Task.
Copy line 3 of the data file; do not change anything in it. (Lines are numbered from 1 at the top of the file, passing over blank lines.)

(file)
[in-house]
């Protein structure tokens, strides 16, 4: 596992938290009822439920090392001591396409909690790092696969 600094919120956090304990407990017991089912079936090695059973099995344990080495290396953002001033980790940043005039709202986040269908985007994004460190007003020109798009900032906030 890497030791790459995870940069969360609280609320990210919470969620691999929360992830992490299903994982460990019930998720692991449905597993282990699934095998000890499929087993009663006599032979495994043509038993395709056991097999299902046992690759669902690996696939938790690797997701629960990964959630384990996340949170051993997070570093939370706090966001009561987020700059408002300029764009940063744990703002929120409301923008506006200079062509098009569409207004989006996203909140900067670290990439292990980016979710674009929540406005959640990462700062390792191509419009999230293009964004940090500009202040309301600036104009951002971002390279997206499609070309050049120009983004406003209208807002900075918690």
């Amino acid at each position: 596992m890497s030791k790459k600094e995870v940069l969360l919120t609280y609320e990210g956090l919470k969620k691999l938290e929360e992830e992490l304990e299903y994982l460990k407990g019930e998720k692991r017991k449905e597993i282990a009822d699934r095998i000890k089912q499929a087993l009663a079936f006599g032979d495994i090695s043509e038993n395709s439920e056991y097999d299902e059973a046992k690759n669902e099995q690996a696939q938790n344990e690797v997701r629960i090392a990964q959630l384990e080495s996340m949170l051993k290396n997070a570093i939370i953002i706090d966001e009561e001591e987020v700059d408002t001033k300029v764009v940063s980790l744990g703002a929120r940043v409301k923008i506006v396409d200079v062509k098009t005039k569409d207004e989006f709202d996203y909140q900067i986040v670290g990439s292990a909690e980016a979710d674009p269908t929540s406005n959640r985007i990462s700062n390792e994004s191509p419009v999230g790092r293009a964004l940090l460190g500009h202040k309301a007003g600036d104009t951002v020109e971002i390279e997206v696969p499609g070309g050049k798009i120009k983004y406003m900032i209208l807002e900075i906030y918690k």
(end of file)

């Amino acid at each position: 596992m890497s030791k790459k600094e995870v940069l969360l919120t609280y609320e990210g956090l919470k969620k691999l938290e929360e992830e992490l304990e299903y994982l460990k407990g019930e998720k692991r017991k449905e597993i282990a009822d699934r095998i000890k089912q499929a087993l009663a079936f006599g032979d495994i090695s043509e038993n395709s439920e056991y097999d299902e059973a046992k690759n669902e099995q690996a696939q938790n344990e690797v997701r629960i090392a990964q959630l384990e080495s996340m949170l051993k290396n997070a570093i939370i953002i706090d966001e009561e001591e987020v700059d408002t001033k300029v764009v940063s980790l744990g703002a929120r940043v409301k923008i506006v396409d200079v062509k098009t005039k569409d207004e989006f709202d996203y909140q900067i986040v670290g990439s292990a909690e980016a979710d674009p269908t929540s406005n959640r985007i990462s700062n390792e994004s191509p419009v999230g790092r293009a964004l940090l460190g500009h202040k309301a007003g600036d104009t951002v020109e971002i390279e997206v696969p499609g070309g050049k798009i120009k983004y406003m900032i209208l807002e900075i906030y918690k």